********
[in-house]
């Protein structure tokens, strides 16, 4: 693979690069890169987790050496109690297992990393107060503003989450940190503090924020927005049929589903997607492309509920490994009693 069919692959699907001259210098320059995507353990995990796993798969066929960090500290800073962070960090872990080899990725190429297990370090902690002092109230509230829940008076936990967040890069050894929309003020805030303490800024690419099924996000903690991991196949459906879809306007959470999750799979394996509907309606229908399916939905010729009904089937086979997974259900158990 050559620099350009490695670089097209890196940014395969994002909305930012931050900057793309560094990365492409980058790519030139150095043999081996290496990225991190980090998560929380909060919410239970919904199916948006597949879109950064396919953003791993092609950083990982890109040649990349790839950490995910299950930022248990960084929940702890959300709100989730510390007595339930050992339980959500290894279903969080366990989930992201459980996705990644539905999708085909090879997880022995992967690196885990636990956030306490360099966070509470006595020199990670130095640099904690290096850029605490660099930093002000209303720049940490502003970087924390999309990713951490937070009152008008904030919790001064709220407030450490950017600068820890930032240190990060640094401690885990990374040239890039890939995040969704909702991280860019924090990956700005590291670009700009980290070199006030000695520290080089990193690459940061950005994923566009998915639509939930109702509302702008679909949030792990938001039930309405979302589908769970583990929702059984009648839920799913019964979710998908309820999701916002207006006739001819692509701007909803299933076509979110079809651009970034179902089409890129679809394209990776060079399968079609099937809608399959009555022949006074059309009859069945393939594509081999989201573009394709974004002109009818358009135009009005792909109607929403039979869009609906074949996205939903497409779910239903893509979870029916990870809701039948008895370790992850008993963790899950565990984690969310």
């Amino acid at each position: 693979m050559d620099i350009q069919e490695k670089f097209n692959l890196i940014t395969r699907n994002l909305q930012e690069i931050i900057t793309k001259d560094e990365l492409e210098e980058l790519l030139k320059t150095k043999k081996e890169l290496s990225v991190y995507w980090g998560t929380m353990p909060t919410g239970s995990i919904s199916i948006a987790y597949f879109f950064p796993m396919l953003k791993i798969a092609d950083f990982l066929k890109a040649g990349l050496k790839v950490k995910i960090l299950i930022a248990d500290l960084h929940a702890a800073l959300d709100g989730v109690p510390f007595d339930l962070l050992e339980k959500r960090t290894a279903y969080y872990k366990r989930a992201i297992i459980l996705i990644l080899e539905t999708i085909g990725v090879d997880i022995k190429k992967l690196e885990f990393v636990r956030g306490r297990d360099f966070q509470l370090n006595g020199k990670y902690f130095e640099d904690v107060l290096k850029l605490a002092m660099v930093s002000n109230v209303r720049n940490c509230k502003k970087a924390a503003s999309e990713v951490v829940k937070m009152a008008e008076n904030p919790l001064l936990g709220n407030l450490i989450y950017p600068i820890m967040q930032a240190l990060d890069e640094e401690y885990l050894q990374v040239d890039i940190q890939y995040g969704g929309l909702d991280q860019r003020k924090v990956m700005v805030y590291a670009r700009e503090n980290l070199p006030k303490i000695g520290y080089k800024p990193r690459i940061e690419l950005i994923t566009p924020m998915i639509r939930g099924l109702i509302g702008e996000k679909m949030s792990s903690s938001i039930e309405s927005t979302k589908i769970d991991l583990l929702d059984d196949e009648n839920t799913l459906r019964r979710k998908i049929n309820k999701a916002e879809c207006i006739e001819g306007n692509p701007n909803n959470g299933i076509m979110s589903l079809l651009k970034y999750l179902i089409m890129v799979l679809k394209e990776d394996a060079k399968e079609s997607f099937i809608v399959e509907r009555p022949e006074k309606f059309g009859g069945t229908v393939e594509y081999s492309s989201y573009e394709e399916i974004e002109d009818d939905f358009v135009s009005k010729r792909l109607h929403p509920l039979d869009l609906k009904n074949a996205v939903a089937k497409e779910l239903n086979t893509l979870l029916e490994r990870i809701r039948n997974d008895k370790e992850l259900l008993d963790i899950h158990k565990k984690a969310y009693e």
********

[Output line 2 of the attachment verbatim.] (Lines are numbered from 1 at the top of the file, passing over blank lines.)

């Protein structure tokens, strides 16, 4: 693979690069890169987790050496109690297992990393107060503003989450940190503090924020927005049929589903997607492309509920490994009693 069919692959699907001259210098320059995507353990995990796993798969066929960090500290800073962070960090872990080899990725190429297990370090902690002092109230509230829940008076936990967040890069050894929309003020805030303490800024690419099924996000903690991991196949459906879809306007959470999750799979394996509907309606229908399916939905010729009904089937086979997974259900158990 050559620099350009490695670089097209890196940014395969994002909305930012931050900057793309560094990365492409980058790519030139150095043999081996290496990225991190980090998560929380909060919410239970919904199916948006597949879109950064396919953003791993092609950083990982890109040649990349790839950490995910299950930022248990960084929940702890959300709100989730510390007595339930050992339980959500290894279903969080366990989930992201459980996705990644539905999708085909090879997880022995992967690196885990636990956030306490360099966070509470006595020199990670130095640099904690290096850029605490660099930093002000209303720049940490502003970087924390999309990713951490937070009152008008904030919790001064709220407030450490950017600068820890930032240190990060640094401690885990990374040239890039890939995040969704909702991280860019924090990956700005590291670009700009980290070199006030000695520290080089990193690459940061950005994923566009998915639509939930109702509302702008679909949030792990938001039930309405979302589908769970583990929702059984009648839920799913019964979710998908309820999701916002207006006739001819692509701007909803299933076509979110079809651009970034179902089409890129679809394209990776060079399968079609099937809608399959009555022949006074059309009859069945393939594509081999989201573009394709974004002109009818358009135009009005792909109607929403039979869009609906074949996205939903497409779910239903893509979870029916990870809701039948008895370790992850008993963790899950565990984690969310």